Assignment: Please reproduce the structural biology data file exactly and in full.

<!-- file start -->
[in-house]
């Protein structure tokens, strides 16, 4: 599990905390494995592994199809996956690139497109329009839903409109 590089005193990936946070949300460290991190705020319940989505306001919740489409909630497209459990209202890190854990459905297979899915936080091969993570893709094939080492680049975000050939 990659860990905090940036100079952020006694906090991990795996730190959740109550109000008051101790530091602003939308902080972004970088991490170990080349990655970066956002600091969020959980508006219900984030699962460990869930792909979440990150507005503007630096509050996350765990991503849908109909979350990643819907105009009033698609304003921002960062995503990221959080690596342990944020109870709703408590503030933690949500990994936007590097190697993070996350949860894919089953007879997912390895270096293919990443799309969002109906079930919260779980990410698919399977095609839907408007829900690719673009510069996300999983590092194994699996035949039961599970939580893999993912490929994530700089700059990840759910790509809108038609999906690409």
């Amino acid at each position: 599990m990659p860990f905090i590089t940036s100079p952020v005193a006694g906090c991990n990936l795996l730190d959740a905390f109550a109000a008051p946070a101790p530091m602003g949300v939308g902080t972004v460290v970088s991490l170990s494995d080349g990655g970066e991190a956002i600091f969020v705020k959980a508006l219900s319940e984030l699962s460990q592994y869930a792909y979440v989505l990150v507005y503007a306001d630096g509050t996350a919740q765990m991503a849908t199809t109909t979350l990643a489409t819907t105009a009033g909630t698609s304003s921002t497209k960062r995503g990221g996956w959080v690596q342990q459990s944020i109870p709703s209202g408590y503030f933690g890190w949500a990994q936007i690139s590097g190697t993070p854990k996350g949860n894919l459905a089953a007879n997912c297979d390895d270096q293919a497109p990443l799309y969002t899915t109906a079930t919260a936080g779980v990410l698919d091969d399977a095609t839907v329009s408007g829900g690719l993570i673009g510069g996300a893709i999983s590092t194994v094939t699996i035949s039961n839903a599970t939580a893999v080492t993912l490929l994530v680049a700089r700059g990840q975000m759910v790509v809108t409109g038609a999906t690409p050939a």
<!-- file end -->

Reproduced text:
[in-house]
């Protein structure tokens, strides 16, 4: 599990905390494995592994199809996956690139497109329009839903409109 590089005193990936946070949300460290991190705020319940989505306001919740489409909630497209459990209202890190854990459905297979899915936080091969993570893709094939080492680049975000050939 990659860990905090940036100079952020006694906090991990795996730190959740109550109000008051101790530091602003939308902080972004970088991490170990080349990655970066956002600091969020959980508006219900984030699962460990869930792909979440990150507005503007630096509050996350765990991503849908109909979350990643819907105009009033698609304003921002960062995503990221959080690596342990944020109870709703408590503030933690949500990994936007590097190697993070996350949860894919089953007879997912390895270096293919990443799309969002109906079930919260779980990410698919399977095609839907408007829900690719673009510069996300999983590092194994699996035949039961599970939580893999993912490929994530700089700059990840759910790509809108038609999906690409």
């Amino acid at each position: 599990m990659p860990f905090i590089t940036s100079p952020v005193a006694g906090c991990n990936l795996l730190d959740a905390f109550a109000a008051p946070a101790p530091m602003g949300v939308g902080t972004v460290v970088s991490l170990s494995d080349g990655g970066e991190a956002i600091f969020v705020k959980a508006l219900s319940e984030l699962s460990q592994y869930a792909y979440v989505l990150v507005y503007a306001d630096g509050t996350a919740q765990m991503a849908t199809t109909t979350l990643a489409t819907t105009a009033g909630t698609s304003s921002t497209k960062r995503g990221g996956w959080v690596q342990q459990s944020i109870p709703s209202g408590y503030f933690g890190w949500a990994q936007i690139s590097g190697t993070p854990k996350g949860n894919l459905a089953a007879n997912c297979d390895d270096q293919a497109p990443l799309y969002t899915t109906a079930t919260a936080g779980v990410l698919d091969d399977a095609t839907v329009s408007g829900g690719l993570i673009g510069g996300a893709i999983s590092t194994v094939t699996i035949s039961n839903a599970t939580a893999v080492t993912l490929l994530v680049a700089r700059g990840q975000m759910v790509v809108t409109g038609a999906t690409p050939a």